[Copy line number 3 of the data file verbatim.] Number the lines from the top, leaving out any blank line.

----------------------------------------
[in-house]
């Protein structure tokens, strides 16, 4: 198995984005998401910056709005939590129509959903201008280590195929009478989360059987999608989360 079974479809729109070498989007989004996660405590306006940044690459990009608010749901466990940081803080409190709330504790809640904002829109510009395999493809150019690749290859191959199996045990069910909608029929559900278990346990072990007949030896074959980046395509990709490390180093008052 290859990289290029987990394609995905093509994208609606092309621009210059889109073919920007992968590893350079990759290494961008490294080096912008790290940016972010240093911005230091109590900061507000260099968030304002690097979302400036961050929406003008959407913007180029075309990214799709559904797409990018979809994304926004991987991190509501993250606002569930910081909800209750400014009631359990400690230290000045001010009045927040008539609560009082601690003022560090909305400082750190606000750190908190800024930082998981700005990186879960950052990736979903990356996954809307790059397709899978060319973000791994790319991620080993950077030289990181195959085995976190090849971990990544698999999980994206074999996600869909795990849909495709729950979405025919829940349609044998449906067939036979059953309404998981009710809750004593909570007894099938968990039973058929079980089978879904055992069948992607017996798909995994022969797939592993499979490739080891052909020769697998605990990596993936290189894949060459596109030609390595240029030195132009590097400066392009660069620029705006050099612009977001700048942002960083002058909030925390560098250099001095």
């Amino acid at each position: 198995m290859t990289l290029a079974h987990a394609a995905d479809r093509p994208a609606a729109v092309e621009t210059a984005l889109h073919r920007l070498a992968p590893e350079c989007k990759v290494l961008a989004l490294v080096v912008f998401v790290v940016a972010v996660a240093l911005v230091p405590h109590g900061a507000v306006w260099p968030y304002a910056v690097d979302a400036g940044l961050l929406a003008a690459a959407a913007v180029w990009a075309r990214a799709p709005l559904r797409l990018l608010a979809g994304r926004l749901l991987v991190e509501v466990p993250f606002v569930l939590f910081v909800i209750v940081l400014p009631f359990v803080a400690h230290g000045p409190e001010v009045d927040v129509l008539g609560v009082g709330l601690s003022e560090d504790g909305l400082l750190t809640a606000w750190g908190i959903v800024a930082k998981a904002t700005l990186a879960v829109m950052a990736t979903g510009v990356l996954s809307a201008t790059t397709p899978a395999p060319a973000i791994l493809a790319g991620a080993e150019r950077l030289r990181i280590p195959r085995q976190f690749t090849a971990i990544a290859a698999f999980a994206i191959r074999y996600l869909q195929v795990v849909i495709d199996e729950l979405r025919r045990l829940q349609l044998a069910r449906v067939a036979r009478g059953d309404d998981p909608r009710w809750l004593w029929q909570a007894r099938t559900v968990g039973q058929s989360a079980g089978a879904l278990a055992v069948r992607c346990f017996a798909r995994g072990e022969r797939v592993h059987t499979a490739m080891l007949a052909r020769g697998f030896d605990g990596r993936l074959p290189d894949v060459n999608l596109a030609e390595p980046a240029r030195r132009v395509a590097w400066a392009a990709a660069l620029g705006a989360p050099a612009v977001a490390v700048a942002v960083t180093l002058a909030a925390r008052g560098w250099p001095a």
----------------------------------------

């Amino acid at each position: 198995m290859t990289l290029a079974h987990a394609a995905d479809r093509p994208a609606a729109v092309e621009t210059a984005l889109h073919r920007l070498a992968p590893e350079c989007k990759v290494l961008a989004l490294v080096v912008f998401v790290v940016a972010v996660a240093l911005v230091p405590h109590g900061a507000v306006w260099p968030y304002a910056v690097d979302a400036g940044l961050l929406a003008a690459a959407a913007v180029w990009a075309r990214a799709p709005l559904r797409l990018l608010a979809g994304r926004l749901l991987v991190e509501v466990p993250f606002v569930l939590f910081v909800i209750v940081l400014p009631f359990v803080a400690h230290g000045p409190e001010v009045d927040v129509l008539g609560v009082g709330l601690s003022e560090d504790g909305l400082l750190t809640a606000w750190g908190i959903v800024a930082k998981a904002t700005l990186a879960v829109m950052a990736t979903g510009v990356l996954s809307a201008t790059t397709p899978a395999p060319a973000i791994l493809a790319g991620a080993e150019r950077l030289r990181i280590p195959r085995q976190f690749t090849a971990i990544a290859a698999f999980a994206i191959r074999y996600l869909q195929v795990v849909i495709d199996e729950l979405r025919r045990l829940q349609l044998a069910r449906v067939a036979r009478g059953d309404d998981p909608r009710w809750l004593w029929q909570a007894r099938t559900v968990g039973q058929s989360a079980g089978a879904l278990a055992v069948r992607c346990f017996a798909r995994g072990e022969r797939v592993h059987t499979a490739m080891l007949a052909r020769g697998f030896d605990g990596r993936l074959p290189d894949v060459n999608l596109a030609e390595p980046a240029r030195r132009v395509a590097w400066a392009a990709a660069l620029g705006a989360p050099a612009v977001a490390v700048a942002v960083t180093l002058a909030a925390r008052g560098w250099p001095a």